Sponsor. Senator for Massachusetts. Democrat.
Last Updated: Jun 19, 2007
Length: 762 pages
Jun 18, 2007
110th Congress, 2007–2009
Died in a previous Congress
This bill was introduced in a previous session of Congress but was killed due to a failed vote for cloture, under a fast-track vote called "suspension", or while resolving differences on June 28, 2007.
Jun 18, 2007
Bills and resolutions are referred to committees which debate the bill before possibly sending it on to the whole chamber.
Jun 19, 2007
A committee has voted to issue a report to the full chamber recommending that the bill be considered further. Only about 1 in 4 bills are reported out of committee.
Jun 28, 2007
Failed Cloture in the Senate
The Senate must often vote to end debate before voting on a bill, called a cloture vote. The vote on cloture failed. This is often considered a filibuster. The Senate may try again.
S. 1639 (110th) was a bill in the United States Congress.
A bill must be passed by both the House and Senate in identical form and then be signed by the President to become law.
This bill was introduced in the 110th Congress, which met from Jan 4, 2007 to Jan 3, 2009. Legislation not enacted by the end of a Congress is cleared from the books.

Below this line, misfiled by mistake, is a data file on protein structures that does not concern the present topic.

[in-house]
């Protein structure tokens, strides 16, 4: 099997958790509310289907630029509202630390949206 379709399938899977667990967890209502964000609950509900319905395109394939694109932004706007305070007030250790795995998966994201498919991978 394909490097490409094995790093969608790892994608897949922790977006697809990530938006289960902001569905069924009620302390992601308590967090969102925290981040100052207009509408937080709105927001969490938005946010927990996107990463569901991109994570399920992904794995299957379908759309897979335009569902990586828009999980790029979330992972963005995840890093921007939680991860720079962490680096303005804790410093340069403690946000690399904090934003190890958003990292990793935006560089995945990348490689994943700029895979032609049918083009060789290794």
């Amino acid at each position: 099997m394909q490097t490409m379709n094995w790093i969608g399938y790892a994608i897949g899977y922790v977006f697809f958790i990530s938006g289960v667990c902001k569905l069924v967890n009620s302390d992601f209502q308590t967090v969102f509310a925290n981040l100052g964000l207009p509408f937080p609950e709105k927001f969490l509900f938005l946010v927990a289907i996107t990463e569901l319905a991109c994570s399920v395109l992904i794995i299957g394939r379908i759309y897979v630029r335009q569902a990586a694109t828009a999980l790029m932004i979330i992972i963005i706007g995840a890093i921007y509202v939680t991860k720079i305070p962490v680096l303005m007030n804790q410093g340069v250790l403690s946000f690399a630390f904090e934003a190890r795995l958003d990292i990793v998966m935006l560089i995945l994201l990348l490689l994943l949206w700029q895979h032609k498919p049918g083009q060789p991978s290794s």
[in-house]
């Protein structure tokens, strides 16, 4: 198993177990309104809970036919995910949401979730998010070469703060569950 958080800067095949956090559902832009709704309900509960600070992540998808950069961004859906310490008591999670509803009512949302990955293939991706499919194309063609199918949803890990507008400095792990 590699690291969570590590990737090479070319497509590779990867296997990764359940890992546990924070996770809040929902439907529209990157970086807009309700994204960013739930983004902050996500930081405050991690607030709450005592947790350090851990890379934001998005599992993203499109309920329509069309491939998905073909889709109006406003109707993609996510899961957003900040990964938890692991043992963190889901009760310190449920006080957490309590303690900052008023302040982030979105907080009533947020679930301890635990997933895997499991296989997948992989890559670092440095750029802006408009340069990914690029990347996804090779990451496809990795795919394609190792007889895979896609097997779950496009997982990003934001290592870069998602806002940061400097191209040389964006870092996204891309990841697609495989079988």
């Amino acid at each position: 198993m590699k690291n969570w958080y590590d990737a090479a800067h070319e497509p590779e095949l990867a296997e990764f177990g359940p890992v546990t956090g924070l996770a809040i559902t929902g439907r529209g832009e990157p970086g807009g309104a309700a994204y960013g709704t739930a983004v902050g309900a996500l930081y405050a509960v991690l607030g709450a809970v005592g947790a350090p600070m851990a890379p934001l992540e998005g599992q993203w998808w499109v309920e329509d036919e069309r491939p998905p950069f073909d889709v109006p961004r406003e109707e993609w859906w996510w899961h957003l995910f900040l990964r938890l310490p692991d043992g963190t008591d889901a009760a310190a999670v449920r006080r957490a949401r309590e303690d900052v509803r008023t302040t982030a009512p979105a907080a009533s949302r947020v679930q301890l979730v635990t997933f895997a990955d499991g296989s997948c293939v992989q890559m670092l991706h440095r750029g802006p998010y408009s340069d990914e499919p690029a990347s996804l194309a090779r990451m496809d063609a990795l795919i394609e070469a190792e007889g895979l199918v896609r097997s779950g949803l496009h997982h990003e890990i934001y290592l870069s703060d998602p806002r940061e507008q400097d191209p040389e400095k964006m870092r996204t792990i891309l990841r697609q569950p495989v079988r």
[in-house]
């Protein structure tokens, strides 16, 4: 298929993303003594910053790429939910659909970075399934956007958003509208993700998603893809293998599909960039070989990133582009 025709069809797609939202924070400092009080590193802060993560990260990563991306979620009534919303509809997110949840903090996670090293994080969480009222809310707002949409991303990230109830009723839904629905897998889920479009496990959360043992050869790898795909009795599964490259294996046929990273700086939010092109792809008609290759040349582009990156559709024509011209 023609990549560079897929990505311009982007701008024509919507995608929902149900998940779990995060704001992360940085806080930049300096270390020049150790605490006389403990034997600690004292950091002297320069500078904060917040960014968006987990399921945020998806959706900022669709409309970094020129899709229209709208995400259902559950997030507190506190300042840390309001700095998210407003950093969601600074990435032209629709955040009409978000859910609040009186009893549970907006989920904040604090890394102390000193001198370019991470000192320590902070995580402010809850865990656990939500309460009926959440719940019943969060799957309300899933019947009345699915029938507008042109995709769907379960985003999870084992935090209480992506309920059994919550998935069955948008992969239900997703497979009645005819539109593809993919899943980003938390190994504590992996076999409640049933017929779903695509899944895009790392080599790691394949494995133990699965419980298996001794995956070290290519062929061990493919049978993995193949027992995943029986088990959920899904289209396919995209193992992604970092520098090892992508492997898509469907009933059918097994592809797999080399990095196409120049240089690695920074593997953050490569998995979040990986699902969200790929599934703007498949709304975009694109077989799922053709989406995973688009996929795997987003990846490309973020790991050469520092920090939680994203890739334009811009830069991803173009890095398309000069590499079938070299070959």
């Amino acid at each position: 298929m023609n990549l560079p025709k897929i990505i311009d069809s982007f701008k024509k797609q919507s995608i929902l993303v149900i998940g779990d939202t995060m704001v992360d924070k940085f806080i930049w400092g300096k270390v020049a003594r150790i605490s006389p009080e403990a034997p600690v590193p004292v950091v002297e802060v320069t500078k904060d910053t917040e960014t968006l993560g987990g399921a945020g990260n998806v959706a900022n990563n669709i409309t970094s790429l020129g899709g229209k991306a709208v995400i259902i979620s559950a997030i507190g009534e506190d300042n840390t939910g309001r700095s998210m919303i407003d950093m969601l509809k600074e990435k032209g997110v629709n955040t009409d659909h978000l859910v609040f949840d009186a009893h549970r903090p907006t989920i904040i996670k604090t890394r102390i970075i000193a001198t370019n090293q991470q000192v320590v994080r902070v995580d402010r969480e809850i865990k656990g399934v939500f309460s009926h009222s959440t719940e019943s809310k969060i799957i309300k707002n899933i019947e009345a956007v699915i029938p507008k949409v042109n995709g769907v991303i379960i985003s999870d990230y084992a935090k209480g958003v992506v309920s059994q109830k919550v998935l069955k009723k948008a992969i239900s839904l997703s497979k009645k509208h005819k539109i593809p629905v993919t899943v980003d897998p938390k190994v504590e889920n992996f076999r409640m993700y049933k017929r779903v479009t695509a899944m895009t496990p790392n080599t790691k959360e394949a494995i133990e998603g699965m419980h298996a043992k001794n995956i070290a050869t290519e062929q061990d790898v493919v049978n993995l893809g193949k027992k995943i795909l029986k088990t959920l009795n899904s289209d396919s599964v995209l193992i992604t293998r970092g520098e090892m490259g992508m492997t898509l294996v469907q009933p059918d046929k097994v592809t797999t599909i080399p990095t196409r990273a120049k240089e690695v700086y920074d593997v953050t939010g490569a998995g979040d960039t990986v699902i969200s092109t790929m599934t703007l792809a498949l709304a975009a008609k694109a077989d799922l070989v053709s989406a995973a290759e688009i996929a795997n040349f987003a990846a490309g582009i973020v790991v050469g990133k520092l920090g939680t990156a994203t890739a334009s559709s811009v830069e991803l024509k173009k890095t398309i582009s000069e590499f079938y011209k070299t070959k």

How to cite this information.
We recommend the following MLA-formatted citation when using the information you see here in academic work:
Civic Impulse. (2017). S. 1639 — 110th Congress: A bill to provide for comprehensive immigration reform and for other purposes. Retrieved from https://www.govtrack.us/congress/bills/110/s1639
“S. 1639 — 110th Congress: A bill to provide for comprehensive immigration reform and for other purposes.” www.GovTrack.us. 2007. November 21, 2017 <https://www.govtrack.us/congress/bills/110/s1639>
|title=S. 1639 (110th)
|accessdate=November 21, 2017
|author=110th Congress (2007)
|date=June 18, 2007
|quote=A bill to provide for comprehensive immigration reform and for other purposes.
Where is this information from?
GovTrack automatically collects legislative information from a variety of governmental and non-governmental sources. This page is sourced primarily from Congress.gov, the official portal of the United States Congress. Congress.gov is generally updated one day after events occur, and so legislative activity shown here may be one day behind. Data via the congress project.